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Amid a rare opportunity, GOP struggles over attorney general

The state party chairman has endorsed Manhattan lawyer Keith Wofford, but other candidates are vying for the nomination.

Ed Cox, chairman of the New York Republican

Ed Cox, chairman of the New York Republican State Committee, speaks at the New York Delegation breakfast at the Republican National Convention in Cleveland, Ohio, on Monday, July 18, 2016. Photo Credit: Newsday / J. Conrad Williams Jr.

NEW YORK — Halfway through their nominating convention Wednesday, state Republicans were still unsure who to nominate for attorney general to attempt to seize on the abrupt resignation of two-term Democrat Eric T. Schneiderman this month.

State Republican Chairman Ed Cox and the party’s nominee for governor, Dutchess County Executive Marc Molinaro, sought to bring some order to the process Wednesday by endorsing Manhattan lawyer Keith H. Wofford.

However, Wall Street lawyer Manny Alicandro said he has lined up the endorsements of several county Republican chairmen and he’s willing to enter a Republican primary in September. The GOP usually tries to avoid the divisiveness and cost of primaries.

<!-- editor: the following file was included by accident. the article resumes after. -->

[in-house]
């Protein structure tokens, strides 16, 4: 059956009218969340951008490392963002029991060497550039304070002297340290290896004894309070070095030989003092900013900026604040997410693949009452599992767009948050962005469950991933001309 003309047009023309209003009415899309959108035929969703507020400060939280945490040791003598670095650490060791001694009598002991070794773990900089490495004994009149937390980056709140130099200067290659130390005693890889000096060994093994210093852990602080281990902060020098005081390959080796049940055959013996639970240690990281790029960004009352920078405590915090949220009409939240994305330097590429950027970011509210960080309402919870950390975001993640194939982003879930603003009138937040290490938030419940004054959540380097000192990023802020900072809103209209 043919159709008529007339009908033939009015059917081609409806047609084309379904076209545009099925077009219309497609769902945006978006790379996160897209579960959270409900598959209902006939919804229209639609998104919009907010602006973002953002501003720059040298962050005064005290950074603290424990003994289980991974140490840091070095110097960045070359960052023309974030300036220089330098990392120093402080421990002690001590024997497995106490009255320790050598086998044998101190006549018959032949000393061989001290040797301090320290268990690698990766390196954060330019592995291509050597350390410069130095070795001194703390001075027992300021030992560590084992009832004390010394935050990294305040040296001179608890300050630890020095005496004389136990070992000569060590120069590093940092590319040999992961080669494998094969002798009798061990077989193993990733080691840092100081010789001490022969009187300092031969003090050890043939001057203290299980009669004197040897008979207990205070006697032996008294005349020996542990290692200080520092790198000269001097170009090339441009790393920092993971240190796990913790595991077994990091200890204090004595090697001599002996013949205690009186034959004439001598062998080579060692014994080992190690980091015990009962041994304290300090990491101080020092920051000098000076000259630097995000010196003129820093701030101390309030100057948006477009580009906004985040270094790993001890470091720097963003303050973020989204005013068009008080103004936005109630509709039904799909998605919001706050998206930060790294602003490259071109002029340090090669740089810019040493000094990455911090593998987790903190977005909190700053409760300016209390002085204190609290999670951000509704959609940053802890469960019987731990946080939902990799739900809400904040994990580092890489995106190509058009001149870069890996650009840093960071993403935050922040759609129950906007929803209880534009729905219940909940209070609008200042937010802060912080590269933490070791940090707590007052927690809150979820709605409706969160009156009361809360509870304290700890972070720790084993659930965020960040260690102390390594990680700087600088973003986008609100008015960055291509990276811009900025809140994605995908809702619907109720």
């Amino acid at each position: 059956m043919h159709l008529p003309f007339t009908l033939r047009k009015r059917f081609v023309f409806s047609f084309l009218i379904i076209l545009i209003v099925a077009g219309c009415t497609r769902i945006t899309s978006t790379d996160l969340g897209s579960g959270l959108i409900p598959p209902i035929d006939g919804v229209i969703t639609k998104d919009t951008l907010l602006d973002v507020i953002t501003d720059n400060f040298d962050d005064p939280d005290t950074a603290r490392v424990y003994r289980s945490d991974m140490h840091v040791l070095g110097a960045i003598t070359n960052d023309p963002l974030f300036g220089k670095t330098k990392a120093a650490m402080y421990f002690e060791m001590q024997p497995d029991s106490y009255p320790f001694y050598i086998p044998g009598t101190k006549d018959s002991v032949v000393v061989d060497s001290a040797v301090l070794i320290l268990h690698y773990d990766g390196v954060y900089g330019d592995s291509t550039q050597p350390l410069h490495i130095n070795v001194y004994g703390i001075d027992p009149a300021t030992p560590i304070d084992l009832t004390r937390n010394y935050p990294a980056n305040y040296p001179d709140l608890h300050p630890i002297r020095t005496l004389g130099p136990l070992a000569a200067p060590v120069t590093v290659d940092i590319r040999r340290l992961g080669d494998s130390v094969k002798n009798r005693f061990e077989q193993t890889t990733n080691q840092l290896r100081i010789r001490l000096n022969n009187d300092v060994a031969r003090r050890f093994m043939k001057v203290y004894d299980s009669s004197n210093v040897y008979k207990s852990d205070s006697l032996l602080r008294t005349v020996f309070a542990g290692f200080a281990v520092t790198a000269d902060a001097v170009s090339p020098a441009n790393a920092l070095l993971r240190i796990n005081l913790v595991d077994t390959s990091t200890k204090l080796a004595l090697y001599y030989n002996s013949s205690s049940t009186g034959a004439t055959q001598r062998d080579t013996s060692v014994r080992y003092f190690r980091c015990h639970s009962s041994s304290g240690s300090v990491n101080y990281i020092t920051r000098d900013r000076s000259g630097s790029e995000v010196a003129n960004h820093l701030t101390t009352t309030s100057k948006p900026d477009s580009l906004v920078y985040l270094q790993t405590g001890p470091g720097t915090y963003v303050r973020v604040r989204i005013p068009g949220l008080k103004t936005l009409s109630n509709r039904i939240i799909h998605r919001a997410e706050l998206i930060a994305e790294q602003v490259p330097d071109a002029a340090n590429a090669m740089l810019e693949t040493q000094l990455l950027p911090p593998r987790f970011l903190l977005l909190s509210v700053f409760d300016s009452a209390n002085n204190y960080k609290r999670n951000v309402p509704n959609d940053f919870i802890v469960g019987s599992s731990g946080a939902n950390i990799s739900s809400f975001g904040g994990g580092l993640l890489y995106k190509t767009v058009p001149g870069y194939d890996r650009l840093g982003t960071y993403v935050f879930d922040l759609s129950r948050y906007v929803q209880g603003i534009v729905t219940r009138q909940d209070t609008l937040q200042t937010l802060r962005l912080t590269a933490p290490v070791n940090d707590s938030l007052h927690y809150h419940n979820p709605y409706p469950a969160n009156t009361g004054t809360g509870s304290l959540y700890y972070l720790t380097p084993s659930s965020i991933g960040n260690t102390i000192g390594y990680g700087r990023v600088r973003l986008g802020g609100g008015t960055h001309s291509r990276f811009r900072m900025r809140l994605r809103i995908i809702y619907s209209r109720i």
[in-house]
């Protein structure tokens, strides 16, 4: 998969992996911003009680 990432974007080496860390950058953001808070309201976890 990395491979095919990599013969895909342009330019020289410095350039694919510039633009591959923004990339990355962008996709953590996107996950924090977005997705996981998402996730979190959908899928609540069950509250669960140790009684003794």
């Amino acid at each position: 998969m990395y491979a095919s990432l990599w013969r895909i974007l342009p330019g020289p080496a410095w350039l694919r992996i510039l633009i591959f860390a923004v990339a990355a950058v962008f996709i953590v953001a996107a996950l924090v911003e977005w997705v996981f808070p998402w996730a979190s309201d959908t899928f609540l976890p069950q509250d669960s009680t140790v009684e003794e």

In addition, other potential candidates were buttonholing delegates after Molinaro was nominated on Wednesday. The committee may simply choose a designee, rather than a nominee, who would compete with other Republicans who petition their way onto the primary ballot.

“We have several candidates for it,” said Cox, who rarely endorses candidates before a delegate vote. “Keith Wofford has my support and he has the support of Marc Molinaro. . . . Keith Wofford has tremendous talents.”

“He comes from Buffalo, his father worked in the Chevrolet factory there, he pulled himself by his bootstraps with a scholarship to Harvard, Harvard Law School and came down here and has just done a great job as a lawyer.”

“We need a professional attorney general, not just what they say is an ‘aspiring governor,’ which unfortunately we’ve had too many attorney generals in the past who wanted to be governor and it was all about their prestige and power. And we just had one crash and burn.”

That was Schneiderman, who after two terms resigned hours after The New Yorker reported claims by four women that he abused and assaulted them. The shock set off three weeks of scrambling by Republicans as well as Democrats.

A likely GOP nominee, John Cahill, bowed out just before the convention. Cahill is the former chief of staff to Gov. George Pataki and had lost to Schneiderman four years ago.

The contest is so uncertain that the attorney general candidates will meet with delegates at a special breakfast Thursday before the final day of the GOP convention begins.

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